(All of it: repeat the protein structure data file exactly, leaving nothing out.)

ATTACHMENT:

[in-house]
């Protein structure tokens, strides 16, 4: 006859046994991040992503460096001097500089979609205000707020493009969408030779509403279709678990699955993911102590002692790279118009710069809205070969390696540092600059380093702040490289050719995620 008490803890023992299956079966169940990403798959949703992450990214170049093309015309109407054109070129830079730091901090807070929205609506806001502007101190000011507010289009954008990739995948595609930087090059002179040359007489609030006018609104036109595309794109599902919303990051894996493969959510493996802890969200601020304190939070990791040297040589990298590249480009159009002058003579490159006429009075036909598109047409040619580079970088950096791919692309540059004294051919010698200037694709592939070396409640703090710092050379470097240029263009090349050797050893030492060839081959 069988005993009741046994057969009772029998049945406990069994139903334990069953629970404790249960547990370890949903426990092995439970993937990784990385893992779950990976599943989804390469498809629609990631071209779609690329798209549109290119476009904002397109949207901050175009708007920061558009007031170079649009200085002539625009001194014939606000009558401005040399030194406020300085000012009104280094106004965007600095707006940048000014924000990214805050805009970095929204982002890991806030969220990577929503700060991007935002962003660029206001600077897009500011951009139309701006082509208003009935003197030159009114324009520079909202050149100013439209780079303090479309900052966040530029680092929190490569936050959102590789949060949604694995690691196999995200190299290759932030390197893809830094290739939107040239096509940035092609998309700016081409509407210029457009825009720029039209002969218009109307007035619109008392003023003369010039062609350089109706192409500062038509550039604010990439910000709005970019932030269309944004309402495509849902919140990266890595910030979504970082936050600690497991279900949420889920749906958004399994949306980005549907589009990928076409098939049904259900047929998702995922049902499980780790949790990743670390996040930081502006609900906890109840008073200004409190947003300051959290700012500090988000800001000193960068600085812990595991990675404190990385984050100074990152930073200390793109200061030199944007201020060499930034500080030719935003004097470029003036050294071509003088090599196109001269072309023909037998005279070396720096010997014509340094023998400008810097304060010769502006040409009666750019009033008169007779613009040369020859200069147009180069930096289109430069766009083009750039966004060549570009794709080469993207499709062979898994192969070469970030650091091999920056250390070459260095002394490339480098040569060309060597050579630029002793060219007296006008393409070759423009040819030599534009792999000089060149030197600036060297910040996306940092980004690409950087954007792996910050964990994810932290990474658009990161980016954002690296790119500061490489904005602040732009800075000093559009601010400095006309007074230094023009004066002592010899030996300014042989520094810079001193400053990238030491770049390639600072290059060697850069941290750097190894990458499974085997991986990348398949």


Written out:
[in-house]
């Protein structure tokens, strides 16, 4: 006859046994991040992503460096001097500089979609205000707020493009969408030779509403279709678990699955993911102590002692790279118009710069809205070969390696540092600059380093702040490289050719995620 008490803890023992299956079966169940990403798959949703992450990214170049093309015309109407054109070129830079730091901090807070929205609506806001502007101190000011507010289009954008990739995948595609930087090059002179040359007489609030006018609104036109595309794109599902919303990051894996493969959510493996802890969200601020304190939070990791040297040589990298590249480009159009002058003579490159006429009075036909598109047409040619580079970088950096791919692309540059004294051919010698200037694709592939070396409640703090710092050379470097240029263009090349050797050893030492060839081959 069988005993009741046994057969009772029998049945406990069994139903334990069953629970404790249960547990370890949903426990092995439970993937990784990385893992779950990976599943989804390469498809629609990631071209779609690329798209549109290119476009904002397109949207901050175009708007920061558009007031170079649009200085002539625009001194014939606000009558401005040399030194406020300085000012009104280094106004965007600095707006940048000014924000990214805050805009970095929204982002890991806030969220990577929503700060991007935002962003660029206001600077897009500011951009139309701006082509208003009935003197030159009114324009520079909202050149100013439209780079303090479309900052966040530029680092929190490569936050959102590789949060949604694995690691196999995200190299290759932030390197893809830094290739939107040239096509940035092609998309700016081409509407210029457009825009720029039209002969218009109307007035619109008392003023003369010039062609350089109706192409500062038509550039604010990439910000709005970019932030269309944004309402495509849902919140990266890595910030979504970082936050600690497991279900949420889920749906958004399994949306980005549907589009990928076409098939049904259900047929998702995922049902499980780790949790990743670390996040930081502006609900906890109840008073200004409190947003300051959290700012500090988000800001000193960068600085812990595991990675404190990385984050100074990152930073200390793109200061030199944007201020060499930034500080030719935003004097470029003036050294071509003088090599196109001269072309023909037998005279070396720096010997014509340094023998400008810097304060010769502006040409009666750019009033008169007779613009040369020859200069147009180069930096289109430069766009083009750039966004060549570009794709080469993207499709062979898994192969070469970030650091091999920056250390070459260095002394490339480098040569060309060597050579630029002793060219007296006008393409070759423009040819030599534009792999000089060149030197600036060297910040996306940092980004690409950087954007792996910050964990994810932290990474658009990161980016954002690296790119500061490489904005602040732009800075000093559009601010400095006309007074230094023009004066002592010899030996300014042989520094810079001193400053990238030491770049390639600072290059060697850069941290750097190894990458499974085997991986990348398949």